In a case that is dominating university news in the US, a -Taiwanese-born administrator has been charged with embezzling more than US$1 million and forcing foreign students — some believed to be from Taiwan — to work as her personal servants.
As a result of the charges, Cecilia Chang (章曙彤), 57, has been fired from her job as vice president for international relations and dean of the Center for Asian Studies at St John’s University in New York City.
She has pleaded not guilty to financial fraud, but has not yet made a plea in the forced labor case. It could be months before she faces trial.
As part of a bail hearing last month, Chang, her hands cuffed behind her back, listened in silence as the prosecution read a 205-count indictment including charges of grand larceny, forgery and falsification of business records.
She was freed on US$1.5 million bail and ordered to wear an electronic monitoring device.
However, this week Chang was arrested again to face additional charges of forcing students to clean her house, wash her clothes, cook her food and act as her personal servants to keep their scholarships.
Ron Rubenstein, one of Chang’s lawyers, said after the arraignment that the students were working as a normal part of the St John’s work-study program.
He said that many of their tasks were to help with Taiwanese dignitaries visiting Chang’s home.
Prosecutors argued against renewing her bail and said Chang should be held in prison as a “flight risk” because she holds a Taiwanese passport and Taiwan does not have an extradition treaty with the US.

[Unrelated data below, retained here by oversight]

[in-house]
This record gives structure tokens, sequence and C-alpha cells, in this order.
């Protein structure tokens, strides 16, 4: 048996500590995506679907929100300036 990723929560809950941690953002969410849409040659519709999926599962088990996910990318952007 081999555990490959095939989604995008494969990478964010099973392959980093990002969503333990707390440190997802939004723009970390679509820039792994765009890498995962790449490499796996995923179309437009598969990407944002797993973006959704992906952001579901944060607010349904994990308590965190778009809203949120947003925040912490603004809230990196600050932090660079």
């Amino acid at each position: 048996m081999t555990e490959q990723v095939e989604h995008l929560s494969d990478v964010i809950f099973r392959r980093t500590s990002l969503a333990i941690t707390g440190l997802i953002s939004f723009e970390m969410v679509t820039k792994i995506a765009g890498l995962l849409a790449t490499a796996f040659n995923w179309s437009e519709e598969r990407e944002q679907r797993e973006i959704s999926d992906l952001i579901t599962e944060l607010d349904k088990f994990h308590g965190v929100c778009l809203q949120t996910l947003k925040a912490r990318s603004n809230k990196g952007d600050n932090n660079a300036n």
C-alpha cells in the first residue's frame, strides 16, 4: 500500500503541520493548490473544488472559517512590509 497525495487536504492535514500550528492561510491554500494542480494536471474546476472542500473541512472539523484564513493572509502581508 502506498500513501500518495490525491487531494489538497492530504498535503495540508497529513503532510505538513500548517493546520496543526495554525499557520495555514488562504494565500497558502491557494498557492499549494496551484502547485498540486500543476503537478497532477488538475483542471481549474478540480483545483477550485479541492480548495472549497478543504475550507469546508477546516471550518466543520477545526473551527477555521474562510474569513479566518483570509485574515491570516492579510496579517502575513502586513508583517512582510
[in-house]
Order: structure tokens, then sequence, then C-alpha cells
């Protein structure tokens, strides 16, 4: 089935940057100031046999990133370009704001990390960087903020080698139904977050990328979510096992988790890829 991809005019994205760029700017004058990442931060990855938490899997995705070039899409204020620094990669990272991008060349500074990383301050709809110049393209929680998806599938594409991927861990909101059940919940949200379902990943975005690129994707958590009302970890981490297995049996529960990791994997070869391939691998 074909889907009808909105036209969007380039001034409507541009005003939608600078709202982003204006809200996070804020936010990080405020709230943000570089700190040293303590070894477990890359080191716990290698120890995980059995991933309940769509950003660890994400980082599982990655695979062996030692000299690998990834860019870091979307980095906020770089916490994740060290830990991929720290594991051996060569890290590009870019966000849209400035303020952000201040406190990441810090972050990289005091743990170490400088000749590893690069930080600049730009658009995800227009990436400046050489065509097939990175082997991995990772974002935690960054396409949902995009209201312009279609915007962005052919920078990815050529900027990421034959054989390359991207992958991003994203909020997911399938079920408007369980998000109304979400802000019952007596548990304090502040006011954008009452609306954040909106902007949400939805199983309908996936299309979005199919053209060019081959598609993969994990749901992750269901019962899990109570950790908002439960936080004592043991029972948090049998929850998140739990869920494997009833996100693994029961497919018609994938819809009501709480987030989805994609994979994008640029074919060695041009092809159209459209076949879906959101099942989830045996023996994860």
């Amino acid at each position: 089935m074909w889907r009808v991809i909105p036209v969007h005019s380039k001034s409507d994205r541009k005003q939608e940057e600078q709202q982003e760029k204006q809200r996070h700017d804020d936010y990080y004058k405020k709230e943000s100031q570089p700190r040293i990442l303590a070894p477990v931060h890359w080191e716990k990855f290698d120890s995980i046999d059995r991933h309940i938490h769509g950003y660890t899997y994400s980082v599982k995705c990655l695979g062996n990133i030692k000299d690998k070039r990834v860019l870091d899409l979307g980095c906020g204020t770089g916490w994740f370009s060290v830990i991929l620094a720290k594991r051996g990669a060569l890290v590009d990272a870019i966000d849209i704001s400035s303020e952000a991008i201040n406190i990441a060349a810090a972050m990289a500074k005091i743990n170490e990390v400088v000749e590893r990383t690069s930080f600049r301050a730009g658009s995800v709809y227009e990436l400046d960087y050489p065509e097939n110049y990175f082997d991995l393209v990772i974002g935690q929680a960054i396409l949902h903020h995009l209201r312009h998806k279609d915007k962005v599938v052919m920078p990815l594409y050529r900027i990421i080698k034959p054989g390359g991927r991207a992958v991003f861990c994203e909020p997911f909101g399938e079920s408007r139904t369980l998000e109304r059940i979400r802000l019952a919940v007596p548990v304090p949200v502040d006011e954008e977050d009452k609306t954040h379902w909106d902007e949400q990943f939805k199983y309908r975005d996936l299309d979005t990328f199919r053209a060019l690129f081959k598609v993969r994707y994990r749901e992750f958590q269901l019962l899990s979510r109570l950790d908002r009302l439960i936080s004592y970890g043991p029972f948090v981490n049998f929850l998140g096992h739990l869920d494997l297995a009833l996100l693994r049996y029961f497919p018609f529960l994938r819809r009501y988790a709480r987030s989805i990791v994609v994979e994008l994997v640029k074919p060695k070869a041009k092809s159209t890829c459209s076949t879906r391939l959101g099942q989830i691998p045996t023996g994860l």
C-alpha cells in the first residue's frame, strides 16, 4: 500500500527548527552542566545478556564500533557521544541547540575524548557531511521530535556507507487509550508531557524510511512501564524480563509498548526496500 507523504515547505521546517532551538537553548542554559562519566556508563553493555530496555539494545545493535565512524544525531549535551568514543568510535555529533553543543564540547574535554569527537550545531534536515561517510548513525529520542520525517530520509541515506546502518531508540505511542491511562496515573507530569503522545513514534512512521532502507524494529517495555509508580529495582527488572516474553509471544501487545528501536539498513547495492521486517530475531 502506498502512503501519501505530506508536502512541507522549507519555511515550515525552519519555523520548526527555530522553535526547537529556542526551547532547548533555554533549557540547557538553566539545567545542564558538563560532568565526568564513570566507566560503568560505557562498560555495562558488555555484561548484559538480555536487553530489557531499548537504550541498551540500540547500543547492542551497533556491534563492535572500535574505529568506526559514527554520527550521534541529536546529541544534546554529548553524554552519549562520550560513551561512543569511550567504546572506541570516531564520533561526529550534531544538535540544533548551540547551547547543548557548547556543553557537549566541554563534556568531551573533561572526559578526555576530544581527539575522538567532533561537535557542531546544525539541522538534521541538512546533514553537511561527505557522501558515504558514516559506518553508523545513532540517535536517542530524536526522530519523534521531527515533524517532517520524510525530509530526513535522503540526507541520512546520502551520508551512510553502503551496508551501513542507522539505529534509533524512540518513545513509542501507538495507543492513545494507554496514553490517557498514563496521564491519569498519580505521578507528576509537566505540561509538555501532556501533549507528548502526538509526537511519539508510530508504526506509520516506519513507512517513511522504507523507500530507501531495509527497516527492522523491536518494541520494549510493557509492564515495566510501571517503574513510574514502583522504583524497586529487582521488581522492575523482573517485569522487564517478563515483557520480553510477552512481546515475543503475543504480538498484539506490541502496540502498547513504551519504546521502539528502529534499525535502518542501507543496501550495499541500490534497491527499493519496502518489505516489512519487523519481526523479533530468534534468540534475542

She was being held in custody until a judge decides on the bail question.
Prosecutor Charles Kleinberg said that Chang had told a university official that she was ready to flee to Taiwan.
“She’s putting her skates on and getting ready to go,” he said.
Chang, whose main job was fundraising, had the authority to grant 15 scholarships a year each valued at more than US$5,000.
Scholarship students were told they had to work 20 hours a week at the Institute of Asian Studies, but prosecutors said that when the students arrived in New York they were ordered by Chang to do menial tasks at her home.
According to the prosecution, one student had to deliver cash to her as she gambled at a casino, another had to drive her son to the airport at 3am. Others had to drive her to the hairdresser every week, take out her garbage and shovel the snow from the front of her house in the winter, prosecutors said.
She allegedly had four students working seven days a week as her personal valets. One student has told authorities that he was ordered to change Chang’s credit card statements for personal expenses so that she could submit them for reimbursement.
“Chang threatened the students and placed them in fear that if they refused to perform these personal services, they would lose their scholarships and be unable to attend St John’s,” FBI Special Agent Kenneth Hosey said.
The identities of the students involved are not being revealed by the courts.
Chang, who worked for St John’s for 30 years, has an undergraduate degree from Tamkang University in Taipei and a graduate degree from Columbia University in New York.
If convicted of all charges, she could go to prison for 10 to 20 years.
Chang traveled the world raising funds for the university and her expenses sometimes reached US$50,000 a month. She often visited Taiwan and charged much of her travel and other expenses to a credit card issued by a Taiwanese financial institution, making it difficult for auditors in New York to determine exactly how the money had been spent. Prosecutors now say that hundreds of thousands of dollars went to gambling in casinos, her son’s law school fees and luxury lingerie.